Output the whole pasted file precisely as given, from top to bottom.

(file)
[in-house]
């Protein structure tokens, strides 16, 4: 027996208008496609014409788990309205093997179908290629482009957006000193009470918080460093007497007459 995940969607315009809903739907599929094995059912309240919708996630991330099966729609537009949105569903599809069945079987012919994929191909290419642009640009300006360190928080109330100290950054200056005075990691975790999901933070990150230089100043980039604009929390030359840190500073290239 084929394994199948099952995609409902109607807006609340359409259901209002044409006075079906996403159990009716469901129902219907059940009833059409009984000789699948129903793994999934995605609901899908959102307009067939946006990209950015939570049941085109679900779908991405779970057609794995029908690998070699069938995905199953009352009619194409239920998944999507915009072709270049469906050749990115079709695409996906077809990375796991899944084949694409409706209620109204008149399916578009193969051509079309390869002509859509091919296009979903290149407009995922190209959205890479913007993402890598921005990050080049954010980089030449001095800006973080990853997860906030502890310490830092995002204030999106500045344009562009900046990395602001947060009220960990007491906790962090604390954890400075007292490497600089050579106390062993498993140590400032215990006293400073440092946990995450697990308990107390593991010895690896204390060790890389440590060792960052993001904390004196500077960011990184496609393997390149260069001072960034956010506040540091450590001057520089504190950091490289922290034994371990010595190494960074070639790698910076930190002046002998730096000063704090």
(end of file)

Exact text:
[in-house]
């Protein structure tokens, strides 16, 4: 027996208008496609014409788990309205093997179908290629482009957006000193009470918080460093007497007459 995940969607315009809903739907599929094995059912309240919708996630991330099966729609537009949105569903599809069945079987012919994929191909290419642009640009300006360190928080109330100290950054200056005075990691975790999901933070990150230089100043980039604009929390030359840190500073290239 084929394994199948099952995609409902109607807006609340359409259901209002044409006075079906996403159990009716469901129902219907059940009833059409009984000789699948129903793994999934995605609901899908959102307009067939946006990209950015939570049941085109679900779908991405779970057609794995029908690998070699069938995905199953009352009619194409239920998944999507915009072709270049469906050749990115079709695409996906077809990375796991899944084949694409409706209620109204008149399916578009193969051509079309390869002509859509091919296009979903290149407009995922190209959205890479913007993402890598921005990050080049954010980089030449001095800006973080990853997860906030502890310490830092995002204030999106500045344009562009900046990395602001947060009220960990007491906790962090604390954890400075007292490497600089050579106390062993498993140590400032215990006293400073440092946990995450697990308990107390593991010895690896204390060790890389440590060792960052993001904390004196500077960011990184496609393997390149260069001072960034956010506040540091450590001057520089504190950091490289922290034994371990010595190494960074070639790698910076930190002046002998730096000063704090």